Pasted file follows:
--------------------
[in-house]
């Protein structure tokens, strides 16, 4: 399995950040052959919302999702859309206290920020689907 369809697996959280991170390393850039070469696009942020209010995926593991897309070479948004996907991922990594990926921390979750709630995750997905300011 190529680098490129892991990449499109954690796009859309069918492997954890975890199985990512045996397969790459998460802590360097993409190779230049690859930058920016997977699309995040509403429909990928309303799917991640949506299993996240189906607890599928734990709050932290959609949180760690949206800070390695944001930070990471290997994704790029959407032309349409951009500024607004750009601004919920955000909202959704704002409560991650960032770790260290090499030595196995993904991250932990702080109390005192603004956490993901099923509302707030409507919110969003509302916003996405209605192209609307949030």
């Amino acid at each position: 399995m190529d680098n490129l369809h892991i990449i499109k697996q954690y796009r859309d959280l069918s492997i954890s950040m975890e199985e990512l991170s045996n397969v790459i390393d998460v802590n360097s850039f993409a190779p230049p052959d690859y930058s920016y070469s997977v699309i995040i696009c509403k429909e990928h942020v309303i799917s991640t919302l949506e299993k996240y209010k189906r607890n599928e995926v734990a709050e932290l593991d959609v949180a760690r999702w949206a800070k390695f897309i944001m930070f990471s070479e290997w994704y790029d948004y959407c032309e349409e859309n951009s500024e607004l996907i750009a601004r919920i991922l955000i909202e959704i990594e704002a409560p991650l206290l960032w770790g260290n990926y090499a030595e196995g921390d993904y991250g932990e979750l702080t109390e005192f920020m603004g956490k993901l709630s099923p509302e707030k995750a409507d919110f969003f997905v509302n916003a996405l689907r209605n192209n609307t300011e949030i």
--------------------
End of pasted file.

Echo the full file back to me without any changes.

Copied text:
[in-house]
């Protein structure tokens, strides 16, 4: 399995950040052959919302999702859309206290920020689907 369809697996959280991170390393850039070469696009942020209010995926593991897309070479948004996907991922990594990926921390979750709630995750997905300011 190529680098490129892991990449499109954690796009859309069918492997954890975890199985990512045996397969790459998460802590360097993409190779230049690859930058920016997977699309995040509403429909990928309303799917991640949506299993996240189906607890599928734990709050932290959609949180760690949206800070390695944001930070990471290997994704790029959407032309349409951009500024607004750009601004919920955000909202959704704002409560991650960032770790260290090499030595196995993904991250932990702080109390005192603004956490993901099923509302707030409507919110969003509302916003996405209605192209609307949030």
């Amino acid at each position: 399995m190529d680098n490129l369809h892991i990449i499109k697996q954690y796009r859309d959280l069918s492997i954890s950040m975890e199985e990512l991170s045996n397969v790459i390393d998460v802590n360097s850039f993409a190779p230049p052959d690859y930058s920016y070469s997977v699309i995040i696009c509403k429909e990928h942020v309303i799917s991640t919302l949506e299993k996240y209010k189906r607890n599928e995926v734990a709050e932290l593991d959609v949180a760690r999702w949206a800070k390695f897309i944001m930070f990471s070479e290997w994704y790029d948004y959407c032309e349409e859309n951009s500024e607004l996907i750009a601004r919920i991922l955000i909202e959704i990594e704002a409560p991650l206290l960032w770790g260290n990926y090499a030595e196995g921390d993904y991250g932990e979750l702080t109390e005192f920020m603004g956490k993901l709630s099923p509302e707030k995750a409507d919110f969003f997905v509302n916003a996405l689907r209605n192209n609307t300011e949030i």